No doubt many of you are already members of WXPN, the University of Pennsylvania's very fine public radio station. The station fills a wonderful niche on the local FM dial (you can find them at 88.5 if you are curious)because it plays music that you just never hear anywhere else.
XPN plays a wide variety of music: Alternative, alt-country, classic R&B, folk, the blues, confessional singer/songwriters and, best of all in my book, world music. You just never hear such a wide range of music anywhere else. Best of all, it is "listener supported." That means there are no commercial interruptions in the programming. People who listen to the station tend to be hardcore music aficionados like myself. It is one of the very few stations in the city that can honestly claim to support new artists.
I long have resisted becoming a member of XPN. I am somewhat chagrined to say why. For many years I just shrugged my shoulders and said to myself: "why pay for something that's free"? Call me a cheapskate. I enjoyed the music, but never paid for it. I listened to the station primarily because the music programming was provided without commercials, which are more annoying than a toothache. I justified my penurious behavior by telling myself I listened more to CDs in the car more than I did my radio. And when I don't have a CD handy that I want to hear, I am just as likely to listen to sports talk radio as I am XPN.
All of that changed with one simple moment on Sunday evening.
I was walking toward Citizen Band Park with my son and my brother to attend Game 2 of the National League Championship series between the Phils and the Giants. As we approached the park, we passed a six-piece brass band who were playing their faces off. They were making a joyous noise; loud, raucous, upbeat and extremely funky. They called themselves Philly Soul. The band leader, Joe Miller, told me they were members of the Cheyney University marching band, and had gotten together to entertain Phillies fans at home games since July. He said they had not yet played a paid gig in a club, but man they sure sounded ready! For five or six minutes, they played an extended jam, the same 12-bar riff, but it never became repetitive. They reminded me a lot of the Rebirth Jazz Band I had seen in New Orlenas at the Jazz Festival two years ago. To put it indelicately, they were kicking ass.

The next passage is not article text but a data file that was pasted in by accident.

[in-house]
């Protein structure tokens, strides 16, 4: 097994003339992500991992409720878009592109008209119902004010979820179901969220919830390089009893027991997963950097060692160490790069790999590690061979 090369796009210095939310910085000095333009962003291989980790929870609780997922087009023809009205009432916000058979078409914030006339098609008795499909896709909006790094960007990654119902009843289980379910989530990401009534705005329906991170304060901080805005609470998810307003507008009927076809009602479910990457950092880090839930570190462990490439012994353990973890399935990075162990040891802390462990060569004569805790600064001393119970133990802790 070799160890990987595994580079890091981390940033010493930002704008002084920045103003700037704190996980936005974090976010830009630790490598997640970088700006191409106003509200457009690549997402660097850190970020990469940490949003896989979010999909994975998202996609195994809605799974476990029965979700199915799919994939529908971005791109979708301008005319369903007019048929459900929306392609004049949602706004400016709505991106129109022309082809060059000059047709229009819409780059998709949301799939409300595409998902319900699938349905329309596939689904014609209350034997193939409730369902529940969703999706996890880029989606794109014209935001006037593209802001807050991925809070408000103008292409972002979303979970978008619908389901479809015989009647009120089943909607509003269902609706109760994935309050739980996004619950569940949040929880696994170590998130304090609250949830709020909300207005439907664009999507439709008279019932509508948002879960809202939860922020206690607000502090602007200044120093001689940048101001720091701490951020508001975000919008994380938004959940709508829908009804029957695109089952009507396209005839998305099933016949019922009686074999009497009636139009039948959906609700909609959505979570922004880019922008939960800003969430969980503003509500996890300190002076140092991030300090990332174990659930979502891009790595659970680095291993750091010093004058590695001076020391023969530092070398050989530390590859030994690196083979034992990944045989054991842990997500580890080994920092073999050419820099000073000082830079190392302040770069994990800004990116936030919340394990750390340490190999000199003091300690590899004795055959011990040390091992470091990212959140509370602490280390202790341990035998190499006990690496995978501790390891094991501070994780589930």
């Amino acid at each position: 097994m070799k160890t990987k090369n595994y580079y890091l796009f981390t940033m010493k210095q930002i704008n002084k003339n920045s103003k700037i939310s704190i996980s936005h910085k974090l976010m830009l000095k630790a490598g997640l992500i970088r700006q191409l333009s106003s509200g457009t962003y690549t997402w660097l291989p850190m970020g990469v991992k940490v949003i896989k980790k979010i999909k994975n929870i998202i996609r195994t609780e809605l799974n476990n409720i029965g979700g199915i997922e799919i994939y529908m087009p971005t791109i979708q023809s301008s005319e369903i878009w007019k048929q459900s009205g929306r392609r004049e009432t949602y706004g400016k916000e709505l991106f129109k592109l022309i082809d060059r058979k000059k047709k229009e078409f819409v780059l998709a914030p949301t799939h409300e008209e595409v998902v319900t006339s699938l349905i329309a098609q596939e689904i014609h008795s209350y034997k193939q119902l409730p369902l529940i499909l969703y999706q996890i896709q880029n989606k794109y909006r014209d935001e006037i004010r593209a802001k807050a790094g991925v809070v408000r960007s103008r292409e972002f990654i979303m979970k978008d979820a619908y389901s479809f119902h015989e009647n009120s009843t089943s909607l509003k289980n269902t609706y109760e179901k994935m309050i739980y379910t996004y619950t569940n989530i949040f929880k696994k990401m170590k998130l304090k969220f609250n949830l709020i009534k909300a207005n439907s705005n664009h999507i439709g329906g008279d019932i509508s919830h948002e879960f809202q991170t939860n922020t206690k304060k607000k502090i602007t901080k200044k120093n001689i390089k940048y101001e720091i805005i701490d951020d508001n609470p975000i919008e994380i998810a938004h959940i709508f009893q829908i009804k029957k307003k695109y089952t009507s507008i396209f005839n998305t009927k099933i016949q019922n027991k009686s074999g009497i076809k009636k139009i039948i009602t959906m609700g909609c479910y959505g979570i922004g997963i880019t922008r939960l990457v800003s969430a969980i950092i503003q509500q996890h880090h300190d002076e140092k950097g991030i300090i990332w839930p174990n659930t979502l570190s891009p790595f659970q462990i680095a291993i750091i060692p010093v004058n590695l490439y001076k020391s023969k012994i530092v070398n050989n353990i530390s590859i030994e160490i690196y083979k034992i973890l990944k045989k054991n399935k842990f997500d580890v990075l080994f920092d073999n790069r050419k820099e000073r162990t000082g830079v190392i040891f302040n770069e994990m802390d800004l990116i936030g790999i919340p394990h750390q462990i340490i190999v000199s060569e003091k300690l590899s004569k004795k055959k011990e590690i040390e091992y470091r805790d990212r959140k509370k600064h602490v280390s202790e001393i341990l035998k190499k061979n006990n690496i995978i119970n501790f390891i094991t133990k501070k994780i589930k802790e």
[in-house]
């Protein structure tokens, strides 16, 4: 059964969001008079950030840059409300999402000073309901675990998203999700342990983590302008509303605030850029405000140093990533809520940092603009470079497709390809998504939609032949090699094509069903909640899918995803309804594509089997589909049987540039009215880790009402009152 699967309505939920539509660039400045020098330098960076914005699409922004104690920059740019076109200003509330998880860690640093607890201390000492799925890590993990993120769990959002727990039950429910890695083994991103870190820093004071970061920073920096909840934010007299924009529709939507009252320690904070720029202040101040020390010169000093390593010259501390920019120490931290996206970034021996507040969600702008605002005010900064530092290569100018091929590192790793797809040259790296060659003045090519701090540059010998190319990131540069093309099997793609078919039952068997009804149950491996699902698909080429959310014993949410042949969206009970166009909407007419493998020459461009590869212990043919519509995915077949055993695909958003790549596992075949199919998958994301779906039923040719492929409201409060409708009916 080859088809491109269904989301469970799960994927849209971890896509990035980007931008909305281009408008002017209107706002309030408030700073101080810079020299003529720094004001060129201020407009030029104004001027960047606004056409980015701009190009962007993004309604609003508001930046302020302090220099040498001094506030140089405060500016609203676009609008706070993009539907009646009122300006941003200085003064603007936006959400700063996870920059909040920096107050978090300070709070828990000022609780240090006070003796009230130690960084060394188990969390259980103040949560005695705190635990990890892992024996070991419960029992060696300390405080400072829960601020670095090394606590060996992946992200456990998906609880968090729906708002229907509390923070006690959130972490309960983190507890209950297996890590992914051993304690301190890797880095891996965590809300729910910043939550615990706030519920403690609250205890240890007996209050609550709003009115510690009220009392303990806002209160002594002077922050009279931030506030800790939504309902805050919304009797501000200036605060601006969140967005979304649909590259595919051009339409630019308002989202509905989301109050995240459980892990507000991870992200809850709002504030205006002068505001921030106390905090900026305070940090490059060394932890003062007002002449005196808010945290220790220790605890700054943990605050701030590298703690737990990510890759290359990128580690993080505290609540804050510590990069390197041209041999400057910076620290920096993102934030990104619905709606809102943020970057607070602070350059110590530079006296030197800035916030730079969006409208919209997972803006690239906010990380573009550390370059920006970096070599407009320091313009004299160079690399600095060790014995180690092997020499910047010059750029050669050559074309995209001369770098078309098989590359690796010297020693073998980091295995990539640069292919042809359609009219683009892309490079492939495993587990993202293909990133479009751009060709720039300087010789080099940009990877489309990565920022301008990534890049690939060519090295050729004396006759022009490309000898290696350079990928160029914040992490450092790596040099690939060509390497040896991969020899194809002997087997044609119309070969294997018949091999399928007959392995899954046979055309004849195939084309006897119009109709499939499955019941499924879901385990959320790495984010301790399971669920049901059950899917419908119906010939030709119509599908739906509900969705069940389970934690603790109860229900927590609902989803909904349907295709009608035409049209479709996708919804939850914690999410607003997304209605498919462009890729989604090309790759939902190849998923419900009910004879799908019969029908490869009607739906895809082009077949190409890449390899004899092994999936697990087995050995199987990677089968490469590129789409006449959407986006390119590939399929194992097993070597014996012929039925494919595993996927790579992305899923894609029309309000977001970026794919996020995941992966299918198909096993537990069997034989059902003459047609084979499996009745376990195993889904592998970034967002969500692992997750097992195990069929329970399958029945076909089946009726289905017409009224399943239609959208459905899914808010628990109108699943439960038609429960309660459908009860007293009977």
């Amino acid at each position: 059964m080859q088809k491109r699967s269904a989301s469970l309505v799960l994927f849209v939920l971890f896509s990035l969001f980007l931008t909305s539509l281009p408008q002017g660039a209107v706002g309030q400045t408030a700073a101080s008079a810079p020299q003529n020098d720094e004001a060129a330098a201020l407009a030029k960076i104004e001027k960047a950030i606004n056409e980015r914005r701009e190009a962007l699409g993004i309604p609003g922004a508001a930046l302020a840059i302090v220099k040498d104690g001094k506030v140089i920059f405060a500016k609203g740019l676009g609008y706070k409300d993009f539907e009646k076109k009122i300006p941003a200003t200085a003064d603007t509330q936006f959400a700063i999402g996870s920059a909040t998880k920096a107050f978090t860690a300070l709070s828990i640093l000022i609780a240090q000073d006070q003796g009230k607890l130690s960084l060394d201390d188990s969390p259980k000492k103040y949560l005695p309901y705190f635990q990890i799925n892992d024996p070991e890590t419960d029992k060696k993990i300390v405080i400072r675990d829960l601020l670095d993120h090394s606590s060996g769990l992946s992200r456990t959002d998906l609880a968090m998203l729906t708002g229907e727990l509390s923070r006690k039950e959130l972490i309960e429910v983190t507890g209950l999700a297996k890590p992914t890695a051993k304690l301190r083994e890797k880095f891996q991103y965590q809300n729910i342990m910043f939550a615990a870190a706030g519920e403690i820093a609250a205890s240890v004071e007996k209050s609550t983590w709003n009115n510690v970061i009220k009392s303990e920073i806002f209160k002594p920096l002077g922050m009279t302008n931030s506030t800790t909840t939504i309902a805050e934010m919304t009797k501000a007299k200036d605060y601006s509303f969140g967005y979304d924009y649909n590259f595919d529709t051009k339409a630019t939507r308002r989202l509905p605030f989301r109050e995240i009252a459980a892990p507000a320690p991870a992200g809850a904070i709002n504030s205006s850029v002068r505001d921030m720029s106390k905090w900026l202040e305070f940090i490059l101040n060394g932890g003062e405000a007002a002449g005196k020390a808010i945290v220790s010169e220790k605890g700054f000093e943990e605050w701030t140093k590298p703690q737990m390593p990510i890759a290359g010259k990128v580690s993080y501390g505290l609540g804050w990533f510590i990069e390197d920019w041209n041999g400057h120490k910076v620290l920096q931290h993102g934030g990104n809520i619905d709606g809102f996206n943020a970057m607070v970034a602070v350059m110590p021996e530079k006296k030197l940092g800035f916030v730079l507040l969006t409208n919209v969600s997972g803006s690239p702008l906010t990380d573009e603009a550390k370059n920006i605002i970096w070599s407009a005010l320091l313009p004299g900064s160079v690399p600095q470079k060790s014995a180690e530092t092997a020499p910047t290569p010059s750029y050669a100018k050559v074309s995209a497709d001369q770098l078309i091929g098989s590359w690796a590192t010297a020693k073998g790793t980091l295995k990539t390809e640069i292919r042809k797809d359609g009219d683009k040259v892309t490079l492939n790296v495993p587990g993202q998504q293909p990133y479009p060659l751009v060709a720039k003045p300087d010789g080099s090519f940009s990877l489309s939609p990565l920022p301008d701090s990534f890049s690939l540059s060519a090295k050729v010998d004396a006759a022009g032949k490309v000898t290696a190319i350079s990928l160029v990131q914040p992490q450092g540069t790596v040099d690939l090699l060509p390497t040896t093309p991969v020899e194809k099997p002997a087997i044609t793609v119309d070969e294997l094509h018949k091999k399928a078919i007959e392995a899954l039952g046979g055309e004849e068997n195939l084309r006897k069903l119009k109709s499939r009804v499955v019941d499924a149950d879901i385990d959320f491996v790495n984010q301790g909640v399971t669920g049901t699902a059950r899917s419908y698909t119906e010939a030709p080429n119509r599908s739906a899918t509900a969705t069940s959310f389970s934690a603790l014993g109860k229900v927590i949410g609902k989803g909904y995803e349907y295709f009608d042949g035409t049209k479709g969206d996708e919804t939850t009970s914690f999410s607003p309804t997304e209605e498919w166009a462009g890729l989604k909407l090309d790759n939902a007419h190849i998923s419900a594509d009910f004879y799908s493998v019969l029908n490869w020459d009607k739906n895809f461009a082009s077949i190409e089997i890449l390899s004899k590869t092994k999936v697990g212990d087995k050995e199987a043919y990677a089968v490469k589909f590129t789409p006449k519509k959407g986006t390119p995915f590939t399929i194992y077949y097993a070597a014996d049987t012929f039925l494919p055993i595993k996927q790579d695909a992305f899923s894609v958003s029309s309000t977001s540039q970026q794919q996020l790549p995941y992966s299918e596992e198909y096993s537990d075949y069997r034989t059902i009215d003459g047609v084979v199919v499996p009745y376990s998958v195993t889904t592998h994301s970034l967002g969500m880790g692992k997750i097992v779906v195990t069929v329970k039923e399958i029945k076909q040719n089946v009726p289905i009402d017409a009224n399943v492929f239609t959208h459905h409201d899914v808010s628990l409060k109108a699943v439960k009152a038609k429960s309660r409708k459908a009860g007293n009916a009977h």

Thousands of fans streamed pass the band. You could tell -- just by looking at the their smiles -- that many of them were enjoying the band as much as I was. There was an open instrument case in front of the band and it had been generously filled by passers-by, but as I watched for several minutes, no one kicked in so much as a quarter. I called a friend to let her listen to the music for a minute and the tuba player got in my face and blew his horn directly into my cell phone. It was a beautiful moment. I appreciated his gesture as much as he seemed to appreciate mine. His eyes were alive with laughter.
I was about to turn away and head to the game when I saw a white-haired gent with a neatly trimmed beard stop to hear the band. He listened with discriminating ears for about a minute and -- without hesitation -- reached into his wallet and pulled out a sawbuck. He dropped it in the kitty and quickly went on his way to find his seat at the ballpark. I grabbed my son's elbow and told him: "hey! that's David Dye!"
Dye is one of the city's preeminant music on-air personalities and the host of my favorite XPN show, the World Cafe. It's become a National Public Radio Network mainstay and is syndicated to dozens of public radio stations around the country. At that moment, I finally realized how committed he was to his job: that it wasn't "just a job" but a calling. And I realized I had to do my part too.
I kicked in a five spot to Philly Soul, asked my brother to capture some footage of them with his camera after the game and decided it was high time to become a member of the station. This is my way of thanking Dye and his cohorts at XPN for giving me years of listening pleasure: music to listen to, to dance by, to think with. You can hear a small taste of the Philly Soul band on this raw footage, provide by my brother, Matt.
Enjoy! And the next time you see street buskers playing their butts off for you, do a random act of kindness like David Dye did! Every little bit helps. You're supporting the arts after all!~
Matt's video clip: http://www.youtube.com/watch?v=ETN1FsGbjEI